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In our recent interview with Lynchburg head coach Steve Koudelka, he reminded me of a great drill that I know. Hank Janczyk, head coach at Gettysburg, runs it as well. The Hippo Drill will focus your players on quick passing fundamentals and at the same time add a lot more fun to practices every once and a while.

How we recommend you might set up the Hippo Drill really will depend on the skill set or the ages of your players. With a high school team with pretty good skills, the drill is set up full field 10v10. With younger players, you may move the cages to the restraining line and allow the kids to play 7v7, with two attack players and two long stick defenders. In this Hippo scrimmage all the rules apply, with 20 seconds to clear and 10 seconds to get in the box.

Next, break your players up into two distinct teams. You have a lot of choices here, for example, one with defenders and all middies playing a team of defense and all attack players. Or you might possibly divide the team between freshmen and seniors versus sophomores and juniors. However you do it, find a way to make it fun for the players.

We will start with a face-off (it's always good to find a way to integrate face-off scenarios into a drill). Once one team gains possession, the Hippo Drill rules come into play. A player can run with the ball only for three to five seconds (coaches must set the rules in advance), then the player must pass the ball to a teammate. This forces players to adjust the way they play as a team and focus on quick passes.

If the player with the ball fails to pass in three to five seconds, the coach blows the whistle immediately, the player with the ball has to drop it on the whistle wherever he is on the field, and the other team quickly picks up the ball, and we go the other way. And the same Hippo rules apply to that team.

Following a score, we can either have it set up for the goalie to bang out a clearing pass to breaking players or start with a face-off again. I like the face-offs, just for the reps.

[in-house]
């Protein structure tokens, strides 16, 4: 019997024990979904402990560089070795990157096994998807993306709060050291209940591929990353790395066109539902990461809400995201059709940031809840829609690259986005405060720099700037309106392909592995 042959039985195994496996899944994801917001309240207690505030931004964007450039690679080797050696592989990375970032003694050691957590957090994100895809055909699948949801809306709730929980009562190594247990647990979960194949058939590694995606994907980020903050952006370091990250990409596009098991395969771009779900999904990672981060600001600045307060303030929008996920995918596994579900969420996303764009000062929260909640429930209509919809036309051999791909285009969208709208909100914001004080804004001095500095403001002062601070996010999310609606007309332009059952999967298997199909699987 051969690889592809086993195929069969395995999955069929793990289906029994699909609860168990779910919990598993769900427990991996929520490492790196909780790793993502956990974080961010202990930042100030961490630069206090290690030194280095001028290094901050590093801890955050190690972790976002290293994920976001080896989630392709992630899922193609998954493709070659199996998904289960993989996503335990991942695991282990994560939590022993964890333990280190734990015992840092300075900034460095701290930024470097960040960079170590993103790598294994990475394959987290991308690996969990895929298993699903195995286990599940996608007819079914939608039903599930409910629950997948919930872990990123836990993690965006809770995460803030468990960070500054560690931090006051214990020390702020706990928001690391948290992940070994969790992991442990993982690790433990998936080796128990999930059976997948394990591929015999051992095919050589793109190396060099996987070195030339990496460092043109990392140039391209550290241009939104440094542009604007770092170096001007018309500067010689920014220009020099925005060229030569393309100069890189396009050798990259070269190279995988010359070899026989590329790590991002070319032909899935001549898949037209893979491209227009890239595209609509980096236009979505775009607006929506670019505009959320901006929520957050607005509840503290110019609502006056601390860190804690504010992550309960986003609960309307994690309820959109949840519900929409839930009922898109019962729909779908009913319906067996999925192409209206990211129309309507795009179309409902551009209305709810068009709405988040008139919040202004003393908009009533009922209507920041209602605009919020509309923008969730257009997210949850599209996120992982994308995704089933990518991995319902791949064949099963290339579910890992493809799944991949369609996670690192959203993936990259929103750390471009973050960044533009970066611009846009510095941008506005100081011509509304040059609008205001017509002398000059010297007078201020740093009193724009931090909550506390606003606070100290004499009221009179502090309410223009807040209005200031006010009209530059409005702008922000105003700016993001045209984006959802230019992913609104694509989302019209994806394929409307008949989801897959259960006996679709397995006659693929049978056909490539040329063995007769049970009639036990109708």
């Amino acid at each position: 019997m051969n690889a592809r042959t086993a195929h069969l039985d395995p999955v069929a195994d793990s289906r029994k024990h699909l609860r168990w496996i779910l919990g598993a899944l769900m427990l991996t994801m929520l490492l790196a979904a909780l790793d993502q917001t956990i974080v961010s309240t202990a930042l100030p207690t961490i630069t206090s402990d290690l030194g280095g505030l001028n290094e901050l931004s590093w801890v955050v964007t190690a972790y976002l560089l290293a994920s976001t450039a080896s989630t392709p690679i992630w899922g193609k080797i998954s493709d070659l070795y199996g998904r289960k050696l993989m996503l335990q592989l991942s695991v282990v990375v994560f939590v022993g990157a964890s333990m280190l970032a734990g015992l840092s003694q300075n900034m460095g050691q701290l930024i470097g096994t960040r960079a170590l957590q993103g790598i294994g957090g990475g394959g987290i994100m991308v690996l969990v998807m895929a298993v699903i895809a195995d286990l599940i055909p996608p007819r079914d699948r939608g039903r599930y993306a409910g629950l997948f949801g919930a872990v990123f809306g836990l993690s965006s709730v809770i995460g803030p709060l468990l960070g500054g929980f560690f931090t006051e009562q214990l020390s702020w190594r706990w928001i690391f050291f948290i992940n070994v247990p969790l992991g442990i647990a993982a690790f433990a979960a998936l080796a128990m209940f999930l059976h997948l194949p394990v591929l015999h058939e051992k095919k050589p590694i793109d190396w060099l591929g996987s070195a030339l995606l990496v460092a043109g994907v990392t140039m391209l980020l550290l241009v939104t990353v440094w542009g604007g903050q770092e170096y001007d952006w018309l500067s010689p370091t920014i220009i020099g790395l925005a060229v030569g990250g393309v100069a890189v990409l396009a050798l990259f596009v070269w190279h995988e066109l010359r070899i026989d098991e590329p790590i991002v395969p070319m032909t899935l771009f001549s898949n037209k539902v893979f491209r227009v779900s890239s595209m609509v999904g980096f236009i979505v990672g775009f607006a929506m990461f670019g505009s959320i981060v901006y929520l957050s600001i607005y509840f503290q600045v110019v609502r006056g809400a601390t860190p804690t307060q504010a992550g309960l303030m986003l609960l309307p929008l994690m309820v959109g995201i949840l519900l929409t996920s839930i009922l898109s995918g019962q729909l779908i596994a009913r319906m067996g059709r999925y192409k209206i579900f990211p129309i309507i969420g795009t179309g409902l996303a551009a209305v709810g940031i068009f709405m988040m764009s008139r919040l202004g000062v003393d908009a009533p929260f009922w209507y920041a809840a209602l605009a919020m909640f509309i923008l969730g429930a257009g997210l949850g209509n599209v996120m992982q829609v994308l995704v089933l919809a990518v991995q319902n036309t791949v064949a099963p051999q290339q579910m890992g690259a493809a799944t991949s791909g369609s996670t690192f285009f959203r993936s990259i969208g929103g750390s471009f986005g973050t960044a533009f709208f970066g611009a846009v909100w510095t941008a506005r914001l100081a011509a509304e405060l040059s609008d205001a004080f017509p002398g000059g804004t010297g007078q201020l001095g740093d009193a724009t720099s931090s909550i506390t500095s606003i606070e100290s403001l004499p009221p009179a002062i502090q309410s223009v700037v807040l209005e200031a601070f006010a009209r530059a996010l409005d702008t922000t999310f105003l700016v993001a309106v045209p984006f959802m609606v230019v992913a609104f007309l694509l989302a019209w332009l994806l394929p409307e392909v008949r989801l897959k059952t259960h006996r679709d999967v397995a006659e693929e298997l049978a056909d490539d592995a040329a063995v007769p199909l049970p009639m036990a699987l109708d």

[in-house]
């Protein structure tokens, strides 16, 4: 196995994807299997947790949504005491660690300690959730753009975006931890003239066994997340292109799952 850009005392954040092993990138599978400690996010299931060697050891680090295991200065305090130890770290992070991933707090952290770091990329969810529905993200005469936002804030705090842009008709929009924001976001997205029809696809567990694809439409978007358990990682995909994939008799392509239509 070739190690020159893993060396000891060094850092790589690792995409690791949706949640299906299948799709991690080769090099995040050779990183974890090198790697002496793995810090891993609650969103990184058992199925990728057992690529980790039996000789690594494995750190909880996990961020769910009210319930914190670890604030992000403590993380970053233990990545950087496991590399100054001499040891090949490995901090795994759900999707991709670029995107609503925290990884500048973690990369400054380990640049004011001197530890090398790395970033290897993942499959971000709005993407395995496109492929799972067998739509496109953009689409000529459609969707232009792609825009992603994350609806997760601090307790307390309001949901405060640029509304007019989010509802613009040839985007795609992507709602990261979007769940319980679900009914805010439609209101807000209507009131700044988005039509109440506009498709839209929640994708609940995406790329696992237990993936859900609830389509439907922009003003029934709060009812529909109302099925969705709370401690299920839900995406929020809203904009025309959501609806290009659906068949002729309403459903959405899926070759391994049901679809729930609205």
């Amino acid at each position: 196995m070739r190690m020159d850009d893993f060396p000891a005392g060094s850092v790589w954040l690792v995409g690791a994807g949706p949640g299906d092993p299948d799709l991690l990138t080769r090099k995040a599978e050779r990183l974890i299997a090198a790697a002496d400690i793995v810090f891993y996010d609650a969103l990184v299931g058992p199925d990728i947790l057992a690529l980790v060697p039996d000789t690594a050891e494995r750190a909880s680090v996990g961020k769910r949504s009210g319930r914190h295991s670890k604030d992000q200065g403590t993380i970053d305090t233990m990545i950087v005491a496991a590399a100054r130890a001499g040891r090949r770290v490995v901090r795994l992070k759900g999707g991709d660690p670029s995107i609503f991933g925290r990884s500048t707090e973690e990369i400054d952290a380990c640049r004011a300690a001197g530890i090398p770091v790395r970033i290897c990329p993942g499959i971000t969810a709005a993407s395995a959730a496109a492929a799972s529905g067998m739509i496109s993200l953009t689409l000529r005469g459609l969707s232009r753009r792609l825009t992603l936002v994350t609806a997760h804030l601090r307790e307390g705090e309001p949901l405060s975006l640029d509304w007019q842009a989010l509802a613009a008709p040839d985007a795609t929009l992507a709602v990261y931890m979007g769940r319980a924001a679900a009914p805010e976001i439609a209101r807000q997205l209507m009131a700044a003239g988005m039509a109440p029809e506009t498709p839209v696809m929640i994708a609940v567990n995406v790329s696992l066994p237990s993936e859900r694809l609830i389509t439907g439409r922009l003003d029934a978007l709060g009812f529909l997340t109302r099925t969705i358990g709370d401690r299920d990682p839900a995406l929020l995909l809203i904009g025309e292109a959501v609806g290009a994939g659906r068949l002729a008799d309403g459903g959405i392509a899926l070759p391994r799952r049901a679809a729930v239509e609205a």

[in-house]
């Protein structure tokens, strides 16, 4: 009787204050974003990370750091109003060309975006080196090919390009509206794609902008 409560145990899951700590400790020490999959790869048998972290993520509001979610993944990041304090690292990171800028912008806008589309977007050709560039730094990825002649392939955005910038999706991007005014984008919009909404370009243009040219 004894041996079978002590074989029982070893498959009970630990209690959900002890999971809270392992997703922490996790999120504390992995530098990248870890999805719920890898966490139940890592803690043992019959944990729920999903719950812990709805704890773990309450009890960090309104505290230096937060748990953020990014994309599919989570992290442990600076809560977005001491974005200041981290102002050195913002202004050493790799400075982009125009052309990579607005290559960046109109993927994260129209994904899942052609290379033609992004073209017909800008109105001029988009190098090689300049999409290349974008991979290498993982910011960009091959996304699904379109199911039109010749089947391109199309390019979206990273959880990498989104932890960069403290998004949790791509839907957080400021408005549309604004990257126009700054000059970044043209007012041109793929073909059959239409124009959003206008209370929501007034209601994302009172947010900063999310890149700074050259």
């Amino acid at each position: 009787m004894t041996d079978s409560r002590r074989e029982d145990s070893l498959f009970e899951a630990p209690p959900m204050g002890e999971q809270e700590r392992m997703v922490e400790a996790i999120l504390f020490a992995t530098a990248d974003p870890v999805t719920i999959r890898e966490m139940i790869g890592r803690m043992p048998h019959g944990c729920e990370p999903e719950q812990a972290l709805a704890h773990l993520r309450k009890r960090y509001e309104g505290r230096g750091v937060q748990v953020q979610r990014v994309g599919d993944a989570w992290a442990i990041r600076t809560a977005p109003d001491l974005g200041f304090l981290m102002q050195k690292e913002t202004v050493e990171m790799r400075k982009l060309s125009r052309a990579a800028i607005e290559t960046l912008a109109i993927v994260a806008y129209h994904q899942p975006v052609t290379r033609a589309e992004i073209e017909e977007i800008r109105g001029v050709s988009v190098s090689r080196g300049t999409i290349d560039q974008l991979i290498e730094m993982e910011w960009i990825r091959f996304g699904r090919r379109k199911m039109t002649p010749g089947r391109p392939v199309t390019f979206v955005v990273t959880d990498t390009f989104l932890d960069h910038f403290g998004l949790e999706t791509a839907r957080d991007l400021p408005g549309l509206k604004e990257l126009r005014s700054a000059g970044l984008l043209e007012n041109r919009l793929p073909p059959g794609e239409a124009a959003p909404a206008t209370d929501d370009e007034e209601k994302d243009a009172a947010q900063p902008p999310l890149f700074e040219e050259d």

Please remember too that it is critical to quickly rotate players on and off the field, and we can have fun with that as well. For example, you might call out the substitutions even as the ball is moving down the field.


1. Every player must look up to move the ball immediately.
2. All players without the ball must be aware of where the ball is at all times.
3. Reinforces players moving and cutting to get open.
4. Opens an immediate transition going the other way.
5. Reinforces playing fast.
6. Players love the drill and have a blast.

I have used the drill to loosen players up during one of those practices we all have occasionally when nothing goes right. And I have used the drill to reward the kids and let them have fun, while focusing on fast play, towards the end of a tough workout where they have practiced especially hard.

Some coaches like to run this drill by playing a game or competition to five or eight goals, which always works well. I like to run two halves, maybe four minutes each, with a one-minute halftime. In the second half of the Hippo scrimmage, we count down the time, three minutes, two minutes, one minute left. We count down the last 45 seconds to create a sense of urgency and more importantly to give players a better sense of how much time 10 or 20 seconds really is.



You have to keep score. As with almost all of our drills, we want to step up the intensity here by adding a real element of competition. The reward for winning might be cheering the others as they do sprints or shuttle runs. But the winning prize I have had the most success with is which team has to collect the balls after practice, and they need to collect all the balls in three minutes or run two sprints before collecting the balance of the balls.


Variations can also be added. For example, if the team in white pennies loses possession by failing to make a pass in five seconds, the offensive player rolls the ball out of bounds, and the coach rolls a ball to a player on the other team at some other location anywhere on the field. Now we have ground ball and field recognition scenarios added to the Hippo Drill.

Another variation that can help game situations is that once the ball is in the box, it always needs to stay in the box, or the offensive team loses possession. Have some fun by varying the format, and focus on looking up and moving the ball.